BoomingPGA Tour Plunges to New Lows

NEW YORK -- How low can you go? Fourteen under par? Or 20 under? Or 26 under? Or 33 under?


The winning scores in the first four PGA Tour events of the year were a cumulative 25 strokes better than in those four events last year. What's going on here?


A number of things, actually.


First off, it's a Ryder Cup year and players will play more tournaments with more motivation while they try to make the team.


Second, an enormously talented crop of players in their 20s have matured into the kind of guys who can contend every week. In addition to Tiger Woods, there's David Duval, Jim Furyk, Phil Mickelson, Justin Leonard, Ernie Els and Paul Stankowski -- all 27 or younger.


Third, several veteran players have raised their game a notch and have the kind of experience to handle final-round pressure. Tom Lehman, Steve Jones and Mark Brooks got to a new level last year by winning major championships.


Fourth, players like Mark O'Meara, Fred Couples, Davis Love III and Corey Pavin remain at their peak while Nick Faldo -- probably the most feared and respected player in the world -- is as determined as ever and Greg Norman remains Greg Norman, with the best and worst of what that entails.


And a couple of former major winners -- Paul Azinger and Nick Price -- look like they are getting their A-games back.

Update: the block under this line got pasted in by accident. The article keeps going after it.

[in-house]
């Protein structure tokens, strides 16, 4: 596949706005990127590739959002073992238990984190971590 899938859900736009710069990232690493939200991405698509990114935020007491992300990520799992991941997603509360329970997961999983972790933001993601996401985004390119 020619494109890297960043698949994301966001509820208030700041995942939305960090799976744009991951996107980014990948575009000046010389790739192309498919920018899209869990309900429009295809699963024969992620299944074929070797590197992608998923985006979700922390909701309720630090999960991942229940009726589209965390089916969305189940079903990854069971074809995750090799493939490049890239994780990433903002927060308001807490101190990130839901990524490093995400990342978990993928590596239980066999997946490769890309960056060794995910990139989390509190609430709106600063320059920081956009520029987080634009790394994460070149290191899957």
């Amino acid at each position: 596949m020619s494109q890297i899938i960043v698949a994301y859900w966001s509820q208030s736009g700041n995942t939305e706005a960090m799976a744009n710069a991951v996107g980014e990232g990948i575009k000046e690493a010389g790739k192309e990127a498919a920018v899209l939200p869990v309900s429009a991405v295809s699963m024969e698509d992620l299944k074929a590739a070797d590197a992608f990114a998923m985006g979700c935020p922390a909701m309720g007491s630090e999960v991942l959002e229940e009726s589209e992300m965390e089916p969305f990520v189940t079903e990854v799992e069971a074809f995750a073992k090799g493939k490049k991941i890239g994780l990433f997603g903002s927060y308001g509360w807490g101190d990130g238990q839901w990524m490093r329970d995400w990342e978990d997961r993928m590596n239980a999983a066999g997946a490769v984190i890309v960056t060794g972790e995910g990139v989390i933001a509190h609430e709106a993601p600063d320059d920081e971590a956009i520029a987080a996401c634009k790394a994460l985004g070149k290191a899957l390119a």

Fifth, more quality foreign players like Jesper Parnevik and Frank Nobilo have added to the depth of the PGA Tour.


And finally, there is the Tiger Factor. Woods has played 11 tournaments as a pro with three victories and seven top-five finishes. He plays to win, and that idea has become contagious among the other players.


This is shaping up to be a great year on the PGA Tour. The talent is the deepest ever and all four tournaments played to date have had very compelling storylines.


Asked how he keeps his feet on the ground despite his success, Woods said: "Golf does it for me. Every week someone is going low."


The Ryder Cup is no small motivation this year, especially since the United States travels to Spain in September to try to win back the cup it lost in 1995.


Top 10 finishes this year earn double points in the race to be among the 10 players who get automatic bids to the U.S. team. "You almost feel like your career is not going to be complete if you don't make the team at least once," Lehman said over the weekend.


"I think you'll see guys playing more tournaments this year," Lehman said. "Everybody wants to be on the team."